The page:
AT THE END of November the NSW Nature Conservation Council launched legal proceedings in the Land and Environment Court seeking to overturn controversial land-clearing codes made under the Local Land Services Act earlier this year.
“We are taking the Berejiklian government to court to scrap its destructive land-clearing laws, to defend nature and the rule of law,” council CEO Kate Smolski said. The council is represented by public interest environmental lawyers EDO NSW.
“These land-clearing laws are a matter of life and death for wildlife. They are degrading our soils and water supplies and driving species to extinction in regions across NSW.
“As the peak conservation organisation in NSW, we have an obligation to explore every avenue to defend nature against destructive laws, and that’s what we are doing.
“The rushed and potentially unlawful actions of two of the Coalition government’s ministers have put wildlife at risk and undermined the principles of good government in NSW.
“If our legal challenge is successful, the government should scrap these bad laws, go back to the drawing board and make new codes that actually protect our threatened species.”
The Nature Conservation Council, is challenging the government’s land-clearing codes on two grounds based on information obtained with Freedom of Information requests:
Failure to adequately consider the principles of Ecologically Sustainable Development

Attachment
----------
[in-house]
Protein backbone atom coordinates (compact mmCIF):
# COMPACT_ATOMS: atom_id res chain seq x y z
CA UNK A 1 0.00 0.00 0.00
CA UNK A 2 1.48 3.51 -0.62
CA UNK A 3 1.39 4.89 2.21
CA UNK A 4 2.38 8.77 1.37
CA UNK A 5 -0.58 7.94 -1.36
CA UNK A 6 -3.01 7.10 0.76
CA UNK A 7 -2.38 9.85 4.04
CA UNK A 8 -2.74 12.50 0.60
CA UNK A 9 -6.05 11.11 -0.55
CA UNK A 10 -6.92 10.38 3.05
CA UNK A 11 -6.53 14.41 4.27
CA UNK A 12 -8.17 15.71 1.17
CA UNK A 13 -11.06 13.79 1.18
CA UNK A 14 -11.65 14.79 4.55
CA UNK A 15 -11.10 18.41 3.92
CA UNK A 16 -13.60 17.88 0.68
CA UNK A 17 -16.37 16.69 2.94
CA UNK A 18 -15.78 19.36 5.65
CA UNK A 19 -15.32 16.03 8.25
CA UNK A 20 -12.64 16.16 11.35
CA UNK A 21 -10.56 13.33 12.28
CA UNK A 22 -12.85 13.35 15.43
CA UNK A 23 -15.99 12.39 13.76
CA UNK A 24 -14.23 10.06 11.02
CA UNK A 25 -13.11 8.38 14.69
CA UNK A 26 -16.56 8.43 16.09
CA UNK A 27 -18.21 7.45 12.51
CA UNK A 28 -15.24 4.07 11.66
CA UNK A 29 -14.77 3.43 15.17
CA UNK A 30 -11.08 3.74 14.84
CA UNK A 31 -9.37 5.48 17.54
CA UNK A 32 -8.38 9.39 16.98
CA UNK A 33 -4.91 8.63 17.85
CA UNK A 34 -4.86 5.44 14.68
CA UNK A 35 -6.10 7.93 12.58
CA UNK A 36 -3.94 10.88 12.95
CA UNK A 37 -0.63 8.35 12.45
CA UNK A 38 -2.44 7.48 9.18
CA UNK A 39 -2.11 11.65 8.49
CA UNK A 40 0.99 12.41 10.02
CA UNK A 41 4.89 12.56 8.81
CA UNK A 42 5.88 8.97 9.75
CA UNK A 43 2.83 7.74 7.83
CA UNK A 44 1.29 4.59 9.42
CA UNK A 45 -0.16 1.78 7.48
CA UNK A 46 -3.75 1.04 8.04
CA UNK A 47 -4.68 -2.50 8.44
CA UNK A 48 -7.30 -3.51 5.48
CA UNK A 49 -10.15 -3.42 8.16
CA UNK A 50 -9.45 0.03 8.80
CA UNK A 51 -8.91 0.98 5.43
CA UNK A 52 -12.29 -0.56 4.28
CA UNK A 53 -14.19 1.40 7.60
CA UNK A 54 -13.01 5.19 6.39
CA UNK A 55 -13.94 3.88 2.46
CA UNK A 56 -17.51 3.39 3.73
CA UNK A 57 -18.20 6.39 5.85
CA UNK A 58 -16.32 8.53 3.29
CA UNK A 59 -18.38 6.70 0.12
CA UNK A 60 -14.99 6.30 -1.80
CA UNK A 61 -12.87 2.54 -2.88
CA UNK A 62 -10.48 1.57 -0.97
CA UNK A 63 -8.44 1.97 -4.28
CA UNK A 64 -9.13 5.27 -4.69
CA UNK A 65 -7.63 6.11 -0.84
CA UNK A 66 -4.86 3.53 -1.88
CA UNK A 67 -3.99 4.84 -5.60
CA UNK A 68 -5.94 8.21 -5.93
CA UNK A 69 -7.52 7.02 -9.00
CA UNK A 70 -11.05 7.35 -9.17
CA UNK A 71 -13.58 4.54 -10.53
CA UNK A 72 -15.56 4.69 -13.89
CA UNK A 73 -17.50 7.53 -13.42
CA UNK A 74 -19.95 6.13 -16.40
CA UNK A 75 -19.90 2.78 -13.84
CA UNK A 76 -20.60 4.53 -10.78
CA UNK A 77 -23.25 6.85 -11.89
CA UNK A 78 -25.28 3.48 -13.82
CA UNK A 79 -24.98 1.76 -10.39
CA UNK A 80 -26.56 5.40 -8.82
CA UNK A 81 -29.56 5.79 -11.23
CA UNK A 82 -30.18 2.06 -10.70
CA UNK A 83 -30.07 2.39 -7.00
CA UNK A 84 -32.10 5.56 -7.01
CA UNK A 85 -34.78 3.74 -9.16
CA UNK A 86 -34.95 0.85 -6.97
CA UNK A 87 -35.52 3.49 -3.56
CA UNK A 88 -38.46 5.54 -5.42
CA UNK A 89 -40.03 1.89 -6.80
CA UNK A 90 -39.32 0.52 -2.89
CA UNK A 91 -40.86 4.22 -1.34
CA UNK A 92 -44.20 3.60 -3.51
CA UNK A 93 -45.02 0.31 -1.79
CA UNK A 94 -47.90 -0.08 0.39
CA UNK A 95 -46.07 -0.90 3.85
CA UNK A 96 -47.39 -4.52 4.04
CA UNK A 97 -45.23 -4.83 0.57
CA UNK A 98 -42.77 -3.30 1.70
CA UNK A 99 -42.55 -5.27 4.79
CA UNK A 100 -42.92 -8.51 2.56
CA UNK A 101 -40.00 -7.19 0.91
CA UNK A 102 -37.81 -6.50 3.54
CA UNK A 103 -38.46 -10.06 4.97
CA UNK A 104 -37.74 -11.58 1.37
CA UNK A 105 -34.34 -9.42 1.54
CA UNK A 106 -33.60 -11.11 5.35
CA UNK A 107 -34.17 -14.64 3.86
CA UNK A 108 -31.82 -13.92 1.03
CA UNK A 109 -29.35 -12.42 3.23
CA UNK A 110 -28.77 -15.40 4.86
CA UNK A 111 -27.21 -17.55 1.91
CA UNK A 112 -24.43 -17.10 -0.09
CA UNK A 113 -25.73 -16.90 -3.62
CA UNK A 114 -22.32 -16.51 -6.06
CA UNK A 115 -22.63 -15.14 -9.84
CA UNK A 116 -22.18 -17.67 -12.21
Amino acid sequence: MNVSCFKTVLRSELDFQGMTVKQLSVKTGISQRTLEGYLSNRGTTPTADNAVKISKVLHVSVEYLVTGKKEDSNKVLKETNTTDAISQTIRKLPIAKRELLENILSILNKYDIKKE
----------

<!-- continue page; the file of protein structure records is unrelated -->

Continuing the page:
The Primary Industries Minister and the Environment Minister had a legal duty to consider the principles of Ecologically Sustainable Development when making the land-clearing codes.
That includes proper consideration of internationally recognised legal principles such as intergenerational equity, the precautionary principle, and conservation of biodiversity. Documents obtained under freedom of information laws suggest the ministers failed to do so.
Failure of the Primary Industries Minister to obtain concurrence of the Environment Minister
The Primary Industries Minister Niall Blair had a legal duty to obtain the “concurrence” ( the agreement) of the Environment Minister Gabrielle Upton before “making” the codes. Documents obtained under freedom of information laws suggest that Ms Upton approved the codes on August 25, one day after Mr Blair had made them on August 24.
“This is not how environmental law should be made in this state,” Ms Smolski said.
“More than 1,000 plant and animal species are at risk of extinction in this state, including the koala and 60 percent of all our native mammals.
“Land clearing is the main threat to many of these animals, and the land-clearing codes this government has introduced potentially unlawfully are pushing them closer to the brink.”
— NCC press release
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